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EPA Ports Initiative Vision
People living and working near ports across the country will breathe cleaner air and live better lives as a result of bold steps taken through a collaboration of industry, government and communities to improve environmental performance and increase economic prosperity.
April 2020 (Vol. 5, Ed. 5)
EPA Ports Initiative Newsletter

Featured News

This newsletter highlights four recently updated or released resources for port stakeholders that includes near-port communities and port operators. 
Please add to your address book and let us know your thoughts.  
Coming Soon - Community-Port
Collaboration and Capacity Building Resources
EPA Updates Community-Port Collaboration  Capacity Building Toolkit : New Web Format Available

Ports Primer for Communities, 
Community Action Roadmap, and 
Environmental Justice Primer for Ports

The three document toolkit has been updated based on feedback received from participants in the EPA Near-Port Community Capacity Building Project series of pilots, other  community stakeholders, port authorities and businesses, and government partners. The documents are designed to be utilized as companion documents to each other.  This update includes the PDF documents as well as creation of web format versions of the Community Action Roadmap, and the Environmental Justice Primer for Ports. 

Ports Primer for Communities
Ports Primer Cover March 2020
The Ports Primer for Communities has been designed to provide assistance to near-port communities interested in becoming more involved in port decisions that may impact local land use, the environment and quality of life. The Ports Primer is intended to help community members participate effectively in the decision-making process and is available in two formats: An interactive PDF document that can be downloaded and a webpage format. Key sections of the Ports Primer for Communities are:
  • The Role of Ports;
  • How Ports Work;
  • Port-Community Relations;
  • Land Use & Transportation;
  • Local & Regional Economy;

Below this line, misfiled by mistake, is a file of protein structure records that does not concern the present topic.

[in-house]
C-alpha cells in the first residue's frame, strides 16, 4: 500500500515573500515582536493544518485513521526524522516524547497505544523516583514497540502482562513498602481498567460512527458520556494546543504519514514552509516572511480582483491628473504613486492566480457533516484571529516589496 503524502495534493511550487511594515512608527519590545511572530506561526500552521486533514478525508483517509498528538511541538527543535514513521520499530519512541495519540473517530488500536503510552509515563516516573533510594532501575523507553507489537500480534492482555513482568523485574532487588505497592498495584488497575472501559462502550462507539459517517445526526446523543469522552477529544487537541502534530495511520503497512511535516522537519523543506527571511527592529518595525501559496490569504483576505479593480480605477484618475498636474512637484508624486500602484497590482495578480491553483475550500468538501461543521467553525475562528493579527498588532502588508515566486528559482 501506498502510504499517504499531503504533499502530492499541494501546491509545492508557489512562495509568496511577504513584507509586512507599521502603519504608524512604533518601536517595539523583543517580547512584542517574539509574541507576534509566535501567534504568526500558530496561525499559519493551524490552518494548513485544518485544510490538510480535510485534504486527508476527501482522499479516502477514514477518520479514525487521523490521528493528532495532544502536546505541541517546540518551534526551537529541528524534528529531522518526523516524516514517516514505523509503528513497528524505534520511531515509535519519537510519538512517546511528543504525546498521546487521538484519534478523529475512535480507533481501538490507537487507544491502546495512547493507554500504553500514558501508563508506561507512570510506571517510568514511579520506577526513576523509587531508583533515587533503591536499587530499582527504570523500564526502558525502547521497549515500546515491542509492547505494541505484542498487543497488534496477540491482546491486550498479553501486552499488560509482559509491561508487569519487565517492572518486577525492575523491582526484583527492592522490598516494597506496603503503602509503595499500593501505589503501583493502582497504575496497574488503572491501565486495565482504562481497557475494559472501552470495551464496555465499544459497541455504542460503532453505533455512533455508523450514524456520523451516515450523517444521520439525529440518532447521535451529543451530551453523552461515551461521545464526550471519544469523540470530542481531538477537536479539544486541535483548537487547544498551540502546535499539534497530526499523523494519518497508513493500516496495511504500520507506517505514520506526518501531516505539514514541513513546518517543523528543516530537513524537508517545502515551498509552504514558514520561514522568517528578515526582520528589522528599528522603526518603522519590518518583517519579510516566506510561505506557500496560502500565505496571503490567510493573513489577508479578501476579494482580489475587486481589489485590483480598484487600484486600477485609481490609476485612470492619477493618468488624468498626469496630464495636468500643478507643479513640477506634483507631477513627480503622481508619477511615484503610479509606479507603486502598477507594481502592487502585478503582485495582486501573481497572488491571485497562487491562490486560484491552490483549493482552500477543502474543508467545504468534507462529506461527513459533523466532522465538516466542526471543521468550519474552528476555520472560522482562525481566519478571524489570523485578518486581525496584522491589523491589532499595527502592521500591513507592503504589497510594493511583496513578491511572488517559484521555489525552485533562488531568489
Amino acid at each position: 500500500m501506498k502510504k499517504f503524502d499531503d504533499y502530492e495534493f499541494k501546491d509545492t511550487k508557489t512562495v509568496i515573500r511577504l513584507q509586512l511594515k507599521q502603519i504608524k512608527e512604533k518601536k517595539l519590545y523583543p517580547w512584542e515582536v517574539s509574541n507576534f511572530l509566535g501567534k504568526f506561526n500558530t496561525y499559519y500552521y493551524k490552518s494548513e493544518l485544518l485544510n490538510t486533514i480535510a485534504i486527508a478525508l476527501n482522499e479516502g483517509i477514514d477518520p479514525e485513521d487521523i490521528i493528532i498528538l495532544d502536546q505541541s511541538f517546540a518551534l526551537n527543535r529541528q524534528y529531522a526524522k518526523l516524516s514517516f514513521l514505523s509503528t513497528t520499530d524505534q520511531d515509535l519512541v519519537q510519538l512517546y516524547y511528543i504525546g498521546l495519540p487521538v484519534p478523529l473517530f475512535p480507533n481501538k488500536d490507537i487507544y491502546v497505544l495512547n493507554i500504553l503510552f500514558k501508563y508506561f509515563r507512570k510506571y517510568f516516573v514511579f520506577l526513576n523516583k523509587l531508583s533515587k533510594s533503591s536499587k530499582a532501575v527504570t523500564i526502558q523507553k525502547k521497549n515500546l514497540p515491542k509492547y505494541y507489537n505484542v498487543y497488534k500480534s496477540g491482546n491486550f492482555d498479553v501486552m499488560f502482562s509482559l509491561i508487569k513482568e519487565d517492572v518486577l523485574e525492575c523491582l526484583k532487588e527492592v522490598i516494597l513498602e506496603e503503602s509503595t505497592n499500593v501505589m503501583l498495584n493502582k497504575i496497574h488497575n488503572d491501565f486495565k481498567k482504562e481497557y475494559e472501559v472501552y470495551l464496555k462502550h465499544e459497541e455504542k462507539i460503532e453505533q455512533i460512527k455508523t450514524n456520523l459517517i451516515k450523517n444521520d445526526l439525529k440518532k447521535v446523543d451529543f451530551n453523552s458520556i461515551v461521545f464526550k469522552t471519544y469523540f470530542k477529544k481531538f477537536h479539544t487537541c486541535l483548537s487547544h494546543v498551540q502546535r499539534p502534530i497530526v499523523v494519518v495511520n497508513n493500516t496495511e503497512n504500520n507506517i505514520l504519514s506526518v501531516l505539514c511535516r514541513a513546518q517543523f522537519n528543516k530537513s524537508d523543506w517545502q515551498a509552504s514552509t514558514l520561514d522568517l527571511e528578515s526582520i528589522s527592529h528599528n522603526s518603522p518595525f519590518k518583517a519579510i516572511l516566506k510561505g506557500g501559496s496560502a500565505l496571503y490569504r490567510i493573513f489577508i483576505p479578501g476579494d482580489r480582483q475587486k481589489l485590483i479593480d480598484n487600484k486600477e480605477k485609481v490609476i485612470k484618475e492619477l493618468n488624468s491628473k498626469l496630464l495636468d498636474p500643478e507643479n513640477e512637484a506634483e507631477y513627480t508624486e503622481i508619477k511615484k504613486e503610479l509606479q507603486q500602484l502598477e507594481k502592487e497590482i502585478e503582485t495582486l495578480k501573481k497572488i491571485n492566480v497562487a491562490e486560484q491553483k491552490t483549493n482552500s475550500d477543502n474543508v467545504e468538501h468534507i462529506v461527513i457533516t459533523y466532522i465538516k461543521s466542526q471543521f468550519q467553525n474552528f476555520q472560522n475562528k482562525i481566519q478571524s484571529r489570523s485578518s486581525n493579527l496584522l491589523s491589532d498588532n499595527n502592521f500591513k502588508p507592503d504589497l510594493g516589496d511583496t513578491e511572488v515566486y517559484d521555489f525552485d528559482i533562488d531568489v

• Environmental Impacts;
  • Tools & Resources; and
  • Glossary of Ports Related Terms.
More Information: Ports Primer for Communities

Environmental Justice Primer for Ports
EJ Primer Cover March 2020
The Environmental Justice Primer for Ports is intended to help port decision-makers better understand the needs of near-port communities, how they can help address these needs, and build productive community relationships during planning activities and operations. This resource contains two sections available as a PDF document that can be downloaded and in a new web format. The sections are the following: 
  • Section A: Provides port decision-makers with an overview of environmental justice principles and how they apply within the context of port operations and decision-making; and
  • Section B Good Neighbor Roadmap: Provides a step-by-step guide to enhance community engagement, build and strengthen relationships, and improve quality-of-life outcomes for near-port communities.

Community Action Roadmap 

The Community Action Roadmap  provides a step-by-step guide to help near-port communities effectively engage in port decisions that may impact local land use, environmental health and quality of life. This resource is available as a PDF document that can be downloaded and in a new webpage format. The following sections are included.
  • Overview of Six Steps of Engagement;
  • Step 1: Prioritize Goals and Concerns;
  • Step 2: Identify Levers for Change;
  • Step 3: Build Relationships;
  • Step 4: Develop an Action Plan;
  • Step 5: Make Your Case;
  • Step 6: Build Momentum; and
  • Community Action Resources
More Information: Community Action Roadmap
Drayage Truck Replacements Improve Air Quality in the Mid-Atlantic
Over 270 Drayage Trucks Replaced Preventing the Emission of Over  23,000 tons of Pollutants During Useful Life of Trucks
The ports of Philadelphia, Wilmington, Baltimore, and Virginia in the Mid-Atlantic region have implemented programs to replace aging drayage (or dray) trucks through  Diesel Emission Reduction Act (DERA) grant funding . Dray trucks play a critical role in transporting cargo from ships to other modes of transportation and warehouses. However, dray trucks often can release significant emissions as they make frequent trips throughout the port and communities, and idle while awaiting cargo. Since 2008, the ports have improved air quality by collectively replacing 272 dray trucks.  Incentives for the drayage truck replacements included funding through the DERA Program, community interest, and making it easy to participate in the replacement programs. 

Improved Air Quality

Throughout the Mid-Atlantic region, completed dray truck replacement projects have prevented nearly 3,000 tons of pollutants from entering the air each year. Tonnage reductions annually by pollutant type are:
  • Nitrogen Oxides (NOx) - 245.3 tons
  • Particulate Matter (PM) - 11.7 tons
  • Hydrocarbon (HC) - 11.0 tons
  • Carbon Monoxide (CO) - 62.6 tons
  • Carbon Dioxide (CO2) - 2,559.6 tons

Lessons Learned and Looking Forward

Grant project coordinators have identified three key lessons learned for ensuring successful dray truck replacement programs:
  1. Engaging stakeholders and responding to local concerns; 
  2. Fostering relationships and clearly communicating with scrap yards; and 
  3. Working with vendors to make sure replacement trucks and their diesel particulate filters (DPFs) have been properly maintained. 
Looking forward,  funding and new technology could influence the programs' longevity along with improved education to vehicle operators regarding effective maintenance practices.

More Information